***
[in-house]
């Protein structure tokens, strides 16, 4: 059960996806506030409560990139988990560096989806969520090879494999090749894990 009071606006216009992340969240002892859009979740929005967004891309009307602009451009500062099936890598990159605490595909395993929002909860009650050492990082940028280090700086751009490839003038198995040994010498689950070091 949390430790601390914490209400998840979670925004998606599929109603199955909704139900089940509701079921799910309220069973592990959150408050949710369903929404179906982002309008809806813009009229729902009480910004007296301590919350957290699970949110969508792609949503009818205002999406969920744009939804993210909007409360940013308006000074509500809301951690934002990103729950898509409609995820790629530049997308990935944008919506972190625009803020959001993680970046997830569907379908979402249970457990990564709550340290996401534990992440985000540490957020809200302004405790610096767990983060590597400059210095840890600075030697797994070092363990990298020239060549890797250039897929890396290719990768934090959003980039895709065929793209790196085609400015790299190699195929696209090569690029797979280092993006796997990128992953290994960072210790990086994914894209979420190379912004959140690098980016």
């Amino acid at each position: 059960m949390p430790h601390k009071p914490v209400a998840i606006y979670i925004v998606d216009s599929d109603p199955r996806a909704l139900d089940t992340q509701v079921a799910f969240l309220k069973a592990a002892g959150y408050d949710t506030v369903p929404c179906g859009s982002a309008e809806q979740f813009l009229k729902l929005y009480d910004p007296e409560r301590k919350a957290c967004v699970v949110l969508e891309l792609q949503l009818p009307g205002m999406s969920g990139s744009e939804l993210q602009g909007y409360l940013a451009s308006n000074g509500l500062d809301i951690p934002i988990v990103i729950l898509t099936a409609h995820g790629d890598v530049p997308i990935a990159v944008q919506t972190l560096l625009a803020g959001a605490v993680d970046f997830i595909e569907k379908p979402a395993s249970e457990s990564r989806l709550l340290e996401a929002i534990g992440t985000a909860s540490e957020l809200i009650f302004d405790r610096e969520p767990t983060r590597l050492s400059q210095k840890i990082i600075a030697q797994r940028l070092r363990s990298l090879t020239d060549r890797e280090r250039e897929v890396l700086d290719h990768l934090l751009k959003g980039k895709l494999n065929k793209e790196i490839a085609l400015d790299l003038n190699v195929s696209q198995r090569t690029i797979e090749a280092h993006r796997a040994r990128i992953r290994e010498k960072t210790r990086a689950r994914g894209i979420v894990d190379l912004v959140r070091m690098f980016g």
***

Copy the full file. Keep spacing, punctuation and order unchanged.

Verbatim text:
[in-house]
């Protein structure tokens, strides 16, 4: 059960996806506030409560990139988990560096989806969520090879494999090749894990 009071606006216009992340969240002892859009979740929005967004891309009307602009451009500062099936890598990159605490595909395993929002909860009650050492990082940028280090700086751009490839003038198995040994010498689950070091 949390430790601390914490209400998840979670925004998606599929109603199955909704139900089940509701079921799910309220069973592990959150408050949710369903929404179906982002309008809806813009009229729902009480910004007296301590919350957290699970949110969508792609949503009818205002999406969920744009939804993210909007409360940013308006000074509500809301951690934002990103729950898509409609995820790629530049997308990935944008919506972190625009803020959001993680970046997830569907379908979402249970457990990564709550340290996401534990992440985000540490957020809200302004405790610096767990983060590597400059210095840890600075030697797994070092363990990298020239060549890797250039897929890396290719990768934090959003980039895709065929793209790196085609400015790299190699195929696209090569690029797979280092993006796997990128992953290994960072210790990086994914894209979420190379912004959140690098980016």
């Amino acid at each position: 059960m949390p430790h601390k009071p914490v209400a998840i606006y979670i925004v998606d216009s599929d109603p199955r996806a909704l139900d089940t992340q509701v079921a799910f969240l309220k069973a592990a002892g959150y408050d949710t506030v369903p929404c179906g859009s982002a309008e809806q979740f813009l009229k729902l929005y009480d910004p007296e409560r301590k919350a957290c967004v699970v949110l969508e891309l792609q949503l009818p009307g205002m999406s969920g990139s744009e939804l993210q602009g909007y409360l940013a451009s308006n000074g509500l500062d809301i951690p934002i988990v990103i729950l898509t099936a409609h995820g790629d890598v530049p997308i990935a990159v944008q919506t972190l560096l625009a803020g959001a605490v993680d970046f997830i595909e569907k379908p979402a395993s249970e457990s990564r989806l709550l340290e996401a929002i534990g992440t985000a909860s540490e957020l809200i009650f302004d405790r610096e969520p767990t983060r590597l050492s400059q210095k840890i990082i600075a030697q797994r940028l070092r363990s990298l090879t020239d060549r890797e280090r250039e897929v890396l700086d290719h990768l934090l751009k959003g980039k895709l494999n065929k793209e790196i490839a085609l400015d790299l003038n190699v195929s696209q198995r090569t690029i797979e090749a280092h993006r796997a040994r990128i992953r290994e010498k960072t210790r990086a689950r994914g894209i979420v894990d190379l912004v959140r070091m690098f980016g």